- Provide feedback to Arlington County about the FY 2022 Budget — this is a great chance to speak up for what priorities you think Arlington’s budget should focus on — think equity and submit your answers!
- When you’re planning to buy books, purchase from Black-Owned Bookstores (Publishers Weekly, 6/3/20)
- As a personal practice, or when you’re meeting with people (virtually or in person), ground yourselves by acknowledging the Native Land you’re occupying. Normalize these kinds of recognitions as part of your racial justice work.
- Learn more about organizations like the Children’s Defense Fund (CDF) that works to support vulnerable children.
- Listen to voices of color: try Adrienne Maree Brown, Prentis Hemphill, and Mariame Kaba.
- SURJ NoVa shared an opportunity to practice “Talking to Friends & Family About Racism” — the link takes you to a form to request one-on-one coaching sessions.
- There will be a “SRO Work Group Community Engagement Session” on January 13 with APS’s SRO Work Group.
- Arlington County is still collecting feedback about its Missing Middle Housing Survey until December 31.

LOCAL NEWS:
- Thanks in large part to the activism and leadership of the Arlington Branch NAACP, Arlington County has approved the process to choose a new logo!
- Arlington County has implemented a Body Worn Camera Program in its Police Department, thanks to the long-term and more recent advocacy of community members pushing for police reform measures.
- The Working Group on Renaming Lee Highway recommended “Mildred & Richard Loving Avenue, honoring the couple who fought for marriage equality for interracial couples.” (Lee Highway Alliance, 12/11/20)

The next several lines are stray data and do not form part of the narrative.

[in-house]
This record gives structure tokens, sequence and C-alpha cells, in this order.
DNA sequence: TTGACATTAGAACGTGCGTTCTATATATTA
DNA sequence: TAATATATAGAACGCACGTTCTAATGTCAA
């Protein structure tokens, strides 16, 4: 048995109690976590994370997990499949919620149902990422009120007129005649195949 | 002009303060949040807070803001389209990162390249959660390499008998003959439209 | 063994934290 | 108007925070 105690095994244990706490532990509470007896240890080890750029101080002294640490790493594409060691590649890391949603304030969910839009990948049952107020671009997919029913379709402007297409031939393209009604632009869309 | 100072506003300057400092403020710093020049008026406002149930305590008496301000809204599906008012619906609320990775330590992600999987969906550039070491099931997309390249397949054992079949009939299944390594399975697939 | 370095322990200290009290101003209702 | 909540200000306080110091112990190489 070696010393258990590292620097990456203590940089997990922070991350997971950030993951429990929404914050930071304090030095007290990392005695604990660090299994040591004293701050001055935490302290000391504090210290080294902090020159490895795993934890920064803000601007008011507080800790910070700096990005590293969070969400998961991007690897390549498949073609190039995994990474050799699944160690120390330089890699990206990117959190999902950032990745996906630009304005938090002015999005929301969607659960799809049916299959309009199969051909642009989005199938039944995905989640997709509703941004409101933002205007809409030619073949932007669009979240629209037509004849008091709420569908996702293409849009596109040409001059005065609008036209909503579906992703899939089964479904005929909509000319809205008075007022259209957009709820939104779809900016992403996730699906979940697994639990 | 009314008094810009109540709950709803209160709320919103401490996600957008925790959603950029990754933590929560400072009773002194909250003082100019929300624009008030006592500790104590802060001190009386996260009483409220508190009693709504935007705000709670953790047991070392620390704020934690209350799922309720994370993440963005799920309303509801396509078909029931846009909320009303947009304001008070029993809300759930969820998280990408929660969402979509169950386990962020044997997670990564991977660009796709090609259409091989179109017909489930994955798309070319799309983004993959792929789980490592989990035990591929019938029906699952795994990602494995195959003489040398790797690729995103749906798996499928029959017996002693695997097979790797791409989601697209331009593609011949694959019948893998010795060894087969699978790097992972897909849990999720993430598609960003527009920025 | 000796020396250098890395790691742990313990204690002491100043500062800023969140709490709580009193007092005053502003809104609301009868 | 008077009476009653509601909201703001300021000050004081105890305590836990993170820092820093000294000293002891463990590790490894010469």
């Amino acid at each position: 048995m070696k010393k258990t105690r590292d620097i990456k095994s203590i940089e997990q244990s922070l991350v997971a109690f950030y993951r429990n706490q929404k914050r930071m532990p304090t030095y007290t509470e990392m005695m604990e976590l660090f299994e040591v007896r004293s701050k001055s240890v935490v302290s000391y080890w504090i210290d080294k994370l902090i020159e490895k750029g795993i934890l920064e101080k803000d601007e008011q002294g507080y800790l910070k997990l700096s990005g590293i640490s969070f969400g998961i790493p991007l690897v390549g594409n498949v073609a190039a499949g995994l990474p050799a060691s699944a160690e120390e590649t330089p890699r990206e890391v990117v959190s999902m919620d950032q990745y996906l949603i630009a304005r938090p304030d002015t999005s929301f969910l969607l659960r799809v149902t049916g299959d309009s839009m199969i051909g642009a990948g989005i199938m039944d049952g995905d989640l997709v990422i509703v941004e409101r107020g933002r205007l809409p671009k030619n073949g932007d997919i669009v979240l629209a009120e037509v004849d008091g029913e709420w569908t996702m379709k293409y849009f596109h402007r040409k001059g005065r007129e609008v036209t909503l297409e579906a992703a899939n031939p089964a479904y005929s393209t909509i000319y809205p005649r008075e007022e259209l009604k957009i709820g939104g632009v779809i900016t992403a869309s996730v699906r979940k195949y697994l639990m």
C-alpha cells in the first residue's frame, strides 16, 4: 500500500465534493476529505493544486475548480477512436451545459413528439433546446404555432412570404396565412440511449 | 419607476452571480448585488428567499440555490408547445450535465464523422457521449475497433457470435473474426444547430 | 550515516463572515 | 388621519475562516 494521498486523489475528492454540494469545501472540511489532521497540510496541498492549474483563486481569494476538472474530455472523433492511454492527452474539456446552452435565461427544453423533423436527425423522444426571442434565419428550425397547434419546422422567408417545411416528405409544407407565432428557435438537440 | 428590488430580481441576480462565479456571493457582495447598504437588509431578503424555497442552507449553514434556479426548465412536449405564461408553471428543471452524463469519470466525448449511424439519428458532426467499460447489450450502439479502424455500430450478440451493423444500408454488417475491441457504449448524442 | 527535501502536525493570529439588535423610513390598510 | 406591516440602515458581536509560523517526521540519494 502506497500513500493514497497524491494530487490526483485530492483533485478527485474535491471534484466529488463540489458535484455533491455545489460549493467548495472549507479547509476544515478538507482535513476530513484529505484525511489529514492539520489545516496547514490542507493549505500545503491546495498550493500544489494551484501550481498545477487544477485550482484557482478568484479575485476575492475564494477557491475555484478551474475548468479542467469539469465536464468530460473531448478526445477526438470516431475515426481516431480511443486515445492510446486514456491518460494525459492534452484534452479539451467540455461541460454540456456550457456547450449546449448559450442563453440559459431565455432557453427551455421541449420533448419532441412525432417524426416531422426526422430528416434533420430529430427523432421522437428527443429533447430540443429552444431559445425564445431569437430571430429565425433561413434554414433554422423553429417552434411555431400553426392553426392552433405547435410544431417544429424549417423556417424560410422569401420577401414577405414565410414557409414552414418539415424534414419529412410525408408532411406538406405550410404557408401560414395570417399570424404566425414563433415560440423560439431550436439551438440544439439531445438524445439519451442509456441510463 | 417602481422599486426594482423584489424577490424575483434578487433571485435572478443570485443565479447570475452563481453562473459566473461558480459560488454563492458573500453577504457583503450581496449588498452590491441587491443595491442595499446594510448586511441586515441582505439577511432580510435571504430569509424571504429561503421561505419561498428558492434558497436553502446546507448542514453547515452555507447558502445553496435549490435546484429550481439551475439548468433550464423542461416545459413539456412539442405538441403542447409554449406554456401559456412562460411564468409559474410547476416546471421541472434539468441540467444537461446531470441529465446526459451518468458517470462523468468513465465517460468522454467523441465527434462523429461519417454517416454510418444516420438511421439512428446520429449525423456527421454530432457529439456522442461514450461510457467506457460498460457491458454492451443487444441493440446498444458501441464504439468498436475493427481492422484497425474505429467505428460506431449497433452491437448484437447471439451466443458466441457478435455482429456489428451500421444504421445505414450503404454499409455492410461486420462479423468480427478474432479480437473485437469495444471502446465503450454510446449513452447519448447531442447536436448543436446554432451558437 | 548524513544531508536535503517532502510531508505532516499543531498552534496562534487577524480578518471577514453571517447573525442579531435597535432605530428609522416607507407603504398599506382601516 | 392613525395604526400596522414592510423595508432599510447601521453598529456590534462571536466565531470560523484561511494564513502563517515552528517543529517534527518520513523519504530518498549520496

- “The Black Heritage Museum of Arlington is now closed until further notice. As many of you may know, our current location (building) has been sold and we will be relocating.” In the meantime, you can support them here.
- In part due to the APS finding that “Reading Proficiency Among K-2 Students Trending Down Amid Pandemic” (Jo DeVoe, ArlNow, 12/4/20), the Arlington Branch NAACP Education Committee is partnering with Dyslexic Edge Academy (YouTube) to offer free “STEM enrichment and structured literacy instruction for up to 20 struggling readers who show signs of dyslexia.” Thanks to Symone Walker for spearheading the effort and for sharing the news!
- Congratulations to Yolande Kwinana for receiving the 2020 Charles P. Monroe Civil Rights Award by the Arlington Branch NAACP at the Freedom Fund Banquet on December 17, 2020!
- Arlington County has shared additional materials as part of its DRE program, including a Together Partner Toolkit.

Thank you for wading through all of these wonderful resources! How can I support your goals in 2021? Please reach out!

Emily
Listen. Amplify. Follow.

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Mom, Activist, Community Organizer